Bourdais Dominates IndyCar Series At Milwaukee Mile

Sebastien Bourdais celebrates with his kids in victory lane at the Milwaukee Mile. [Russ Lake Photo]

Sebastien Bourdais celebrates with his kids in victory lane at the Milwaukee Mile. [Russ Lake Photo]

They say that the Milwaukee Mile is a track that’s difficult to pass on; get behind and it’s hard to gain back spots they’ll tell you.

But Sunday at the ABC Supply Co. Wisconsin 250 Verizon IndyCar Series race, Sebastien Bourdais and Helio Castroneves both proved that old wives’ tale to be wrong; wrong in a big way.

Coming from an 11th starting spot due to a car that “didn’t have the wheels touching the ground” during qualifying, but had a race set-up that proved to be good, Bourdais “wasn’t worried about our performance during the race, but it looked like it was going to be hard to pass” on the flat, tight-turned mile.

His race run was good as he drove his KVSH Racing Chevrolet into the lead by lap 101, lapped the field at one point and led later for the final 62 circuits to beat the charging Castroneves by 2.236 sec.

“The car felt pretty good off the truck and I thought that this could be a pretty good weekend. And then we messed up qualifying,” admitted the winner of 34 Indy car events, “but never did I think we could come up through the field and pass everybody. It’s just unbelievable. When the car is right, it’s so, so special.”

But Castroneves had perhaps an even more spectacular ride through the field, a run that was forced on the team after they were penalized for being late to take their place in the qualifying line.

“I had to start in the back because we had a little miscue, but we never lost faith. We focused on the race,” a race that the Team Penske Chevrolet driver never led as he was busy passing the hoard of cars ahead of him on his way to a second-place finish. “I was pushing to the limit, no question. The 11 car (Bourdais) was very fast and you know how tough it is to pass here. I never had a clear lap. I heard during the race that he lapped the whole field at one point, but my teammate Will (Power) was the hardest one to pass to be honest.”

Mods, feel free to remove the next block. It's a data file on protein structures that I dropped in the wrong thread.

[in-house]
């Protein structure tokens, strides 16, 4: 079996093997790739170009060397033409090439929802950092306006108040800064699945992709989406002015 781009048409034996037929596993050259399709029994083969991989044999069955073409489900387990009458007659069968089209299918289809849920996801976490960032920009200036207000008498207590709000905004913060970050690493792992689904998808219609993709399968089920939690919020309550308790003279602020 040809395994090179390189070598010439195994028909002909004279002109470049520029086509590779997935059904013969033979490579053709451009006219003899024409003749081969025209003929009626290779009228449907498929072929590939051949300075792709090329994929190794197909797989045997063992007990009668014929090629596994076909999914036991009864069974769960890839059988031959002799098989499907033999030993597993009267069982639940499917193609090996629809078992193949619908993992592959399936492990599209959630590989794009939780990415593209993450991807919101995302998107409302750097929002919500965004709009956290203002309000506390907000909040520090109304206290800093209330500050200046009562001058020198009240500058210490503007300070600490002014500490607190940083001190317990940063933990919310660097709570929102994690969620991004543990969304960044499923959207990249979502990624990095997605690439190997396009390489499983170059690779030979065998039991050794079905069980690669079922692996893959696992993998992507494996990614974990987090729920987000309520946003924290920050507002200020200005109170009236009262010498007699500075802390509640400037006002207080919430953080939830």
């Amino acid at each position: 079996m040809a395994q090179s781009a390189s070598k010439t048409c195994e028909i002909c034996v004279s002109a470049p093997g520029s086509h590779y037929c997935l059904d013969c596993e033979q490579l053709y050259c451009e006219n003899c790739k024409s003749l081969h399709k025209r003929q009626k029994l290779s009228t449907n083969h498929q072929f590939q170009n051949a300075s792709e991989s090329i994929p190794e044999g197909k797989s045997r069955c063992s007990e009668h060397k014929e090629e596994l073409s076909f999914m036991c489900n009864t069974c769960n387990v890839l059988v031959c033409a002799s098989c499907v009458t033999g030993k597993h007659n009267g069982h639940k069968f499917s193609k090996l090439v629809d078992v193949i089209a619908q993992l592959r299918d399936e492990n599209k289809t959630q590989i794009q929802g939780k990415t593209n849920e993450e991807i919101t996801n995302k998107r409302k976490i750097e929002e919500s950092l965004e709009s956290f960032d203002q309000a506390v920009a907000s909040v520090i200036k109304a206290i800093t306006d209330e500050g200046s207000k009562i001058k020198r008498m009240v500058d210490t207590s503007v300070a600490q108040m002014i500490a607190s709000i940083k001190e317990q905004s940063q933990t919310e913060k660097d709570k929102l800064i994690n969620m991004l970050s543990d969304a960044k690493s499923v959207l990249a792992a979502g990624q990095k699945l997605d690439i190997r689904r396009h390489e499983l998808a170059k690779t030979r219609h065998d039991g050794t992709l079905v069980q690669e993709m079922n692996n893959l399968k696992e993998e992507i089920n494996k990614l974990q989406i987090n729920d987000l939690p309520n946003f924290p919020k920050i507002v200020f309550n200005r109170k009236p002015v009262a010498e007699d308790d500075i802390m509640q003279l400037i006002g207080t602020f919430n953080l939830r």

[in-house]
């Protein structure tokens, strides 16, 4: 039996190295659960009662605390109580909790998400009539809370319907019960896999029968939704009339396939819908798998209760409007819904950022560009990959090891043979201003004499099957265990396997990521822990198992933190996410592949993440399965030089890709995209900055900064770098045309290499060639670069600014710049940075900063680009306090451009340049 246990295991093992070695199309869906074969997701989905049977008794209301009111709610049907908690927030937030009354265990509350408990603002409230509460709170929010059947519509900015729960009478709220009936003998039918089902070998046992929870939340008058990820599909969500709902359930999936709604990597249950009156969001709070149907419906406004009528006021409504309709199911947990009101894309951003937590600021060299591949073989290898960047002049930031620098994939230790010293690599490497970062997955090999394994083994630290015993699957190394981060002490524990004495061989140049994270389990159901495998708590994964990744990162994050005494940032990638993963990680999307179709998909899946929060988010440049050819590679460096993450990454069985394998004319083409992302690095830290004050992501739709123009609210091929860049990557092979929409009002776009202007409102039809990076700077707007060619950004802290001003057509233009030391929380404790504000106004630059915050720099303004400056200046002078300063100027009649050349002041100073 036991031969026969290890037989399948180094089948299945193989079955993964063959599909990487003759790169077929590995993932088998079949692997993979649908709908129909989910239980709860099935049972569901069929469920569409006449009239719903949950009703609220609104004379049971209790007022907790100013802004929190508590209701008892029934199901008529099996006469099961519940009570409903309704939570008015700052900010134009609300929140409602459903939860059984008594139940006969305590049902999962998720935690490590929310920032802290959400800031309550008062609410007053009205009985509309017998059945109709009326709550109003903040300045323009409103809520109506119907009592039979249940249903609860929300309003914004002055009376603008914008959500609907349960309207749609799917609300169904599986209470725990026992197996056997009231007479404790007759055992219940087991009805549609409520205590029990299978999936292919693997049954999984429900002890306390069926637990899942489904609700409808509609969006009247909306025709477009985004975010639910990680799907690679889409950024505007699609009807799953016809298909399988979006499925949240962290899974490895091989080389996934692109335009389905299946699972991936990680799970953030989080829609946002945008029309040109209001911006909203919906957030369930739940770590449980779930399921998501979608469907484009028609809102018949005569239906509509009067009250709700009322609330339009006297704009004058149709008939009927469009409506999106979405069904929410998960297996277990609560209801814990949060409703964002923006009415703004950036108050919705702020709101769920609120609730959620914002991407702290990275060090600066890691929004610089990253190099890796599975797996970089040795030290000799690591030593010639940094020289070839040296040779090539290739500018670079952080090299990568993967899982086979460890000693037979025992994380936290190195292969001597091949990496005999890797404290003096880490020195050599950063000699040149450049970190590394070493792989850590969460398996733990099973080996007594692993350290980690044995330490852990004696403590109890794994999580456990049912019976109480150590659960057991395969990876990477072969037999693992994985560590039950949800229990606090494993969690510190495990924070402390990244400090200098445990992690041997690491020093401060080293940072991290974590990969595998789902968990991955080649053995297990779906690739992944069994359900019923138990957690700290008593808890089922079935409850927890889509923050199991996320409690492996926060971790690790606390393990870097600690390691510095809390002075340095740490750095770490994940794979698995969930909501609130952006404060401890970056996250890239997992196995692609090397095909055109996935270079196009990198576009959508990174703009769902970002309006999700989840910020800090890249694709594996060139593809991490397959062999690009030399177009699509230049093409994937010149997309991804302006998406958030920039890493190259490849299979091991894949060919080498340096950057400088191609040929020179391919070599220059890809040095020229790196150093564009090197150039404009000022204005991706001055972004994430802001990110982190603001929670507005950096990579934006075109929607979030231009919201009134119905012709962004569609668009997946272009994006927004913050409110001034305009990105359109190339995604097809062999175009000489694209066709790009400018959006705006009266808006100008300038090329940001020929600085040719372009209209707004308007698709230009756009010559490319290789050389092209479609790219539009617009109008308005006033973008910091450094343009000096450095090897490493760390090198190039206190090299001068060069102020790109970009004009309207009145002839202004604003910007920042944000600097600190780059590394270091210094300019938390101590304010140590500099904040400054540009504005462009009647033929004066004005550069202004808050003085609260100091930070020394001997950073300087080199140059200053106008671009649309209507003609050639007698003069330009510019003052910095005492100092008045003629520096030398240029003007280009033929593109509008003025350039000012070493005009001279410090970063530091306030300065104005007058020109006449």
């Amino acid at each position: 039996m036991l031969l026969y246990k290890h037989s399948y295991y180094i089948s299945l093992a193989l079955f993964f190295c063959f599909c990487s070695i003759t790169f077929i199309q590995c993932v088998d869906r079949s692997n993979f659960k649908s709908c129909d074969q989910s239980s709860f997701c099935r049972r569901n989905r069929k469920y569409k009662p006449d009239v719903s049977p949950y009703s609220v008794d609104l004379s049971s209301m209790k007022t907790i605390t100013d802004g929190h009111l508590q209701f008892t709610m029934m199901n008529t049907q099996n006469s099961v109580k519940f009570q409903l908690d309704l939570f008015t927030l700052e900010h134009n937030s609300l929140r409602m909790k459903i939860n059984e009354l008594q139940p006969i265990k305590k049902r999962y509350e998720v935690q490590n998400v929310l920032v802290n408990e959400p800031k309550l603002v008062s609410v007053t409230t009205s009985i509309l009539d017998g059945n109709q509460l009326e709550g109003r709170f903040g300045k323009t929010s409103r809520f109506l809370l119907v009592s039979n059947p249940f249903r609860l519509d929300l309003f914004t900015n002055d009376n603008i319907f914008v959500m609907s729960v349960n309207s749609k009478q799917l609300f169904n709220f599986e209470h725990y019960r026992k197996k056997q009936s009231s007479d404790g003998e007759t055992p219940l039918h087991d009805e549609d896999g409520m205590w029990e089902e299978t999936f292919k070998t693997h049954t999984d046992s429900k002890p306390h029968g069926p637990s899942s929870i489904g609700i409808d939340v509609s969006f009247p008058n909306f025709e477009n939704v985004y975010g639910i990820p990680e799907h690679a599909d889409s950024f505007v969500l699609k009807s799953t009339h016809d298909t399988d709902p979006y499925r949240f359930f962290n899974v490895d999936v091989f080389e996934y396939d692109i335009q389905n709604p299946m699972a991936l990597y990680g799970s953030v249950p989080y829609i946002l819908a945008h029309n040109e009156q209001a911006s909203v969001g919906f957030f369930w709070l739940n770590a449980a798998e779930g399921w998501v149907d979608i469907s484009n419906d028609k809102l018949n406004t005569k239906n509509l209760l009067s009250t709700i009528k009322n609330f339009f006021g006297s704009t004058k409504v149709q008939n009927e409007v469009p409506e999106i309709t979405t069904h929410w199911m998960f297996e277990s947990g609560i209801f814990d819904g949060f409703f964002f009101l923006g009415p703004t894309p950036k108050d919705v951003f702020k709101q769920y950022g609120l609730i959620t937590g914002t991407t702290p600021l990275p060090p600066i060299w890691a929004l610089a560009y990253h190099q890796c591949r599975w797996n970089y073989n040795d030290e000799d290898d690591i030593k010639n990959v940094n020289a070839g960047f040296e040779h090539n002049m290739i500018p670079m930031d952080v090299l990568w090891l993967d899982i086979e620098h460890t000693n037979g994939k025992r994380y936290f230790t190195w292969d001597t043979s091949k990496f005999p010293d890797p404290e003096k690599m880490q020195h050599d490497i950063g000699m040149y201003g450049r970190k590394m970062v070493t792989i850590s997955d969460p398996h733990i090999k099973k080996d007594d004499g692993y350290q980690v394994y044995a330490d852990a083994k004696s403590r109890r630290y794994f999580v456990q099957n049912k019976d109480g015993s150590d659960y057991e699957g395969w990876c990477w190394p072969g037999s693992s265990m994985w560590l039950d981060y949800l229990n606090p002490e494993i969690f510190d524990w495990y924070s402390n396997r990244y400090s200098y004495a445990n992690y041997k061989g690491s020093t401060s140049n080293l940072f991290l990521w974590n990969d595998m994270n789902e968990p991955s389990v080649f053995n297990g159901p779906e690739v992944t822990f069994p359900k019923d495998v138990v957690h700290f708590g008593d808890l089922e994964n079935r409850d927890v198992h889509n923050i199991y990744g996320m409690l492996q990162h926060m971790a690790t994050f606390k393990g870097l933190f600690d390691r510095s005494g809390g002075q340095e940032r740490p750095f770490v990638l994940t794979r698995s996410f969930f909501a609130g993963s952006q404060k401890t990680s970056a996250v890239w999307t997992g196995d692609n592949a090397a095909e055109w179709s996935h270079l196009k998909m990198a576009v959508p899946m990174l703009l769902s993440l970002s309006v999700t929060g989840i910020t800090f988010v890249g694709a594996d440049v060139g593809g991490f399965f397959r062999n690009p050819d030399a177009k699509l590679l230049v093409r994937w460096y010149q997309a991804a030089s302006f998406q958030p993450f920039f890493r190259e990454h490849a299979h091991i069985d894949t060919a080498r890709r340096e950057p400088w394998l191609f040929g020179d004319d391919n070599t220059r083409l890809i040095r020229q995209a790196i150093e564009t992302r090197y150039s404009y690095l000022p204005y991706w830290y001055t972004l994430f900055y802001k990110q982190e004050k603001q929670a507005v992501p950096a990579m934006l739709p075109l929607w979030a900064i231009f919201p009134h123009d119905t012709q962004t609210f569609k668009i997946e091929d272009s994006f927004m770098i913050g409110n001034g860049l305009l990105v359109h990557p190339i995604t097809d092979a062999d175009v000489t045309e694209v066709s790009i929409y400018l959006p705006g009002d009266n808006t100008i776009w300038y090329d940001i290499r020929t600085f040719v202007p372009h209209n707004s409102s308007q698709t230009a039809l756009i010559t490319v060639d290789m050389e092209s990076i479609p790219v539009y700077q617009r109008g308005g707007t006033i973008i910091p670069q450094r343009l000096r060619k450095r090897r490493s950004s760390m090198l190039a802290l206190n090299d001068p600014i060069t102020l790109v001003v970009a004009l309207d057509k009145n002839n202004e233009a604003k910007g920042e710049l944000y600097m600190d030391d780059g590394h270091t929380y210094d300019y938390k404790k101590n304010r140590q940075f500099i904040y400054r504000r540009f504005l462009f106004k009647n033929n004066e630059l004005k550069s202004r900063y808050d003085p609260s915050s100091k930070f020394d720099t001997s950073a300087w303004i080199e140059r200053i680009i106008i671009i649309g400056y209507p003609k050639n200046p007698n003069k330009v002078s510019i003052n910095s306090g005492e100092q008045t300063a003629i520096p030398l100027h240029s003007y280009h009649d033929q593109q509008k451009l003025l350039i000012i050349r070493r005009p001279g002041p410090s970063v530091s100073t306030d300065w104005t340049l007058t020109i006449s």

Graham Rahal finished third but led just five laps after starting sixth in his Rahal Letterman Lanigan Honda and moved up a spot (to a tie for third) in the point standings for the second week in a row.

“We were looking to do the race in three stops and I think we were the only ones who could do it. Our Honda gave us really super fuel mileage. We went 10 more laps than some of the others on our first stop. We bailed on it for some reason but the way the yellows worked it was fine. We were actually quicker than Helio at the end. We just couldn’t get around him. We’re (tied) for third in the championship so it’s a good points day.”

Points-leader Juan Pablo Montoya was fourth after slowing for a drive-through penalty for a pit speed violation and pole-winner Josef Newgarden fell to fifth though he led the race for 109 laps early-on.

“It was completely my fault on the pit speeding penalty. That put us behind a bit. With about 120 laps to go I told the guys that we should try to make it on one more stop and we did,” explained Montoya who has led the points’ race all season. “Early on we could keep up with Bourdais but we made some changes at the end and the car wasn’t as good.”

Newgarden, who was thrilled with his first series pole, ran off and hid at the start but fell behind and had aero trouble as he struggled to catch up.

“The car was fast all weekend. I just needed clean air more than the other guys. When we had it in the beginning we were the fastest car for sure,” noted Newgarden who at one point went from seventh to second place in three laps after a restart on lap 141 and later passed both Tony Kanaan and Scott Dixon with just 18 circuits remaining. “I got loose behind Montoya and lost it and he got me and then the same thing happened to Dixon. So no one was good in dirty air and it was all about track position.”

So the happy KVSH team celebrated Bourdais’ somewhat unexpected victory. When you beat Penske, Ganassi and Andretti with an under-funded and under-manned team, the win is even more satisfactory-especially for team principal Jimmy Vasser.

“It’s just awesome to win here at Milwaukee because it’s such a historic place. It was one of my favorite places when I was racing here. In the fashion he did it…he lapped the field (at one point)…it was awesome.”

And as the winner celebrated with his family in victory lane, a place he hadn’t visited in Milwaukee since 2006, it hit him that he was now a bit older but still on top of his game.

“I’m 36 years-old and I don’t think I’ve been any better than I am now. Sometimes you’ve got it and when it’s right, boy, it’s really, really good.”

And today, nine years after that last win here, he was still that good.

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